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February 25, 2013

# Demystifying Measurement

Grades PreK–K, 1–2, 3–5

Every month, we hold evening “Home & School Connection” meetings at my school. We encourage parents to attend and learn more about what their children do in school all day. (You may have read about our Reading CafÃÂ© in December.) Last week, Cindy Wall, the math coach at my school, facilitated a class on measurement with parents in every grade level. I asked her to share some of the thinking that went into putting this class together.

### The Problem

Cindy decided she needed to address measurement directly because the topic is overwhelming for teachers and often overlooked by parents. “When we think about teaching measurement,” she told me, “we sometimes feel like it’s all over the place and we don’t really know where to start. There are so many attributes involved: length, area, volume, capacity, weight, mass, time, etc. Then there are several different units you could use to measure — there are non-standard, standard, and metric units for each of the attributes, and all of the tools involved can get so confusing! There are so many decisions to be made, so it’s no wonder that it feels like it’s all over the place.”

On standardized tests, students in our school don’t typically perform well in the area of measurement, but we never hear parents express concern about this or ask how to help their children improve their measurement skills. Why is this? Perhaps they are as overwhelmed with all of the possibilities as the teachers are.

### The Research

Cindy turned to Teaching Student-Centered Mathematics by John A. Van de Walle because she felt as though the chapter on measurement gave her structure and direction when tackling how to teach it. Van de Walle suggests choosing an attribute (length, weight, etc.), deciding which unit to use, then comparing the unit to the object. This is true no matter what students are asked to measure.

### The Class

Cindy designed a class for parents and students that allowed them to experience various types of measurement in a hands-on way. They had opportunities to measure length, area, perimeter, and volume using both standard and non-standard units of measurement.

Activity One: Lots of Lines

This activity comes from Developing Number Concepts by Kathy Richardson and is used in several grade levels. Students and their parents measured two lines (one straight and one curved) with blocks then compared the measurements. Many students were surprised to find that the curved line, which looked shorter, was actually longer.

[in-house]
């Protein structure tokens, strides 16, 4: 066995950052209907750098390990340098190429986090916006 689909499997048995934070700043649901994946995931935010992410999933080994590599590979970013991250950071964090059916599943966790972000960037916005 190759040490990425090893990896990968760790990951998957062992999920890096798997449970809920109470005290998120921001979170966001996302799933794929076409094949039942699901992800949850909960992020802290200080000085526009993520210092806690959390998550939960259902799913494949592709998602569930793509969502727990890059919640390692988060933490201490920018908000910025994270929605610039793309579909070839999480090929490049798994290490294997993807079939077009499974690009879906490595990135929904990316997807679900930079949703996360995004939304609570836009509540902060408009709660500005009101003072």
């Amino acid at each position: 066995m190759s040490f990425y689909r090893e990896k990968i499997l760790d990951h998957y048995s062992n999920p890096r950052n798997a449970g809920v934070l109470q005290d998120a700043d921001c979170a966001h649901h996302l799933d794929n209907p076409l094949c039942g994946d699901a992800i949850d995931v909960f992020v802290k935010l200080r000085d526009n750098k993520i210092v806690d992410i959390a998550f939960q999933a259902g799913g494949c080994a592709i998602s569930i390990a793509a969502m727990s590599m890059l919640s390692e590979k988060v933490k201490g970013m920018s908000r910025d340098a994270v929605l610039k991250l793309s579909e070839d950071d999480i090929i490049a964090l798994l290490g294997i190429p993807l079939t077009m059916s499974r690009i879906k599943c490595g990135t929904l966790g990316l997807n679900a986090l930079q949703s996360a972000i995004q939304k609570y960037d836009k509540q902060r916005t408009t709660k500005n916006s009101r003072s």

Activity Two: Area vs. Perimeter

Next, Cindy asked each participant to take 12 colored cubes and make a rectangle of any size. Some lined all 12 blocks up to make a long, skinny rectangle, and some made three rows of four for a shorter, wider rectangle. She then prompted them to measure the perimeter of their rectangle. Everyone shared their perimeter, and we found that everyone had a different number. Long skinny rectangles had a perimeter of 26 units, and three-by-four rectangles had a perimeter of 14 units, for example. Cindy then turned the conversation to area. Every student and parent measured the area of their rectangle by counting the cubes, and even though they knew they all started with 12 cubes, there was a widespread shock at finding that the area was the same for every rectangle!

Activity Three: Making Measurement Tools

One of the most common struggles in our school is using a ruler correctly. Students consistently measure incorrectly even when the ruler is in their hands, and they often miss test questions involving paper rulers. Cindy addressed this with students and parents by having them make their own rulers in order to understand them better. “We always have students make paper clocks to understand time — why aren’t they making rulers?”

Students and parents were given a blank 12-inch strip of paper, and they were asked to measure it with 1-inch cubes. Students then glued smaller strips of paper onto their ruler to help them see how this tool might be divided into smaller units. This helped develop the understanding that the numbers on a ruler refer to the space being covered, not just the marks.

If you have more tips for teaching measurement, I'd love to hear from you. Leave a comment below!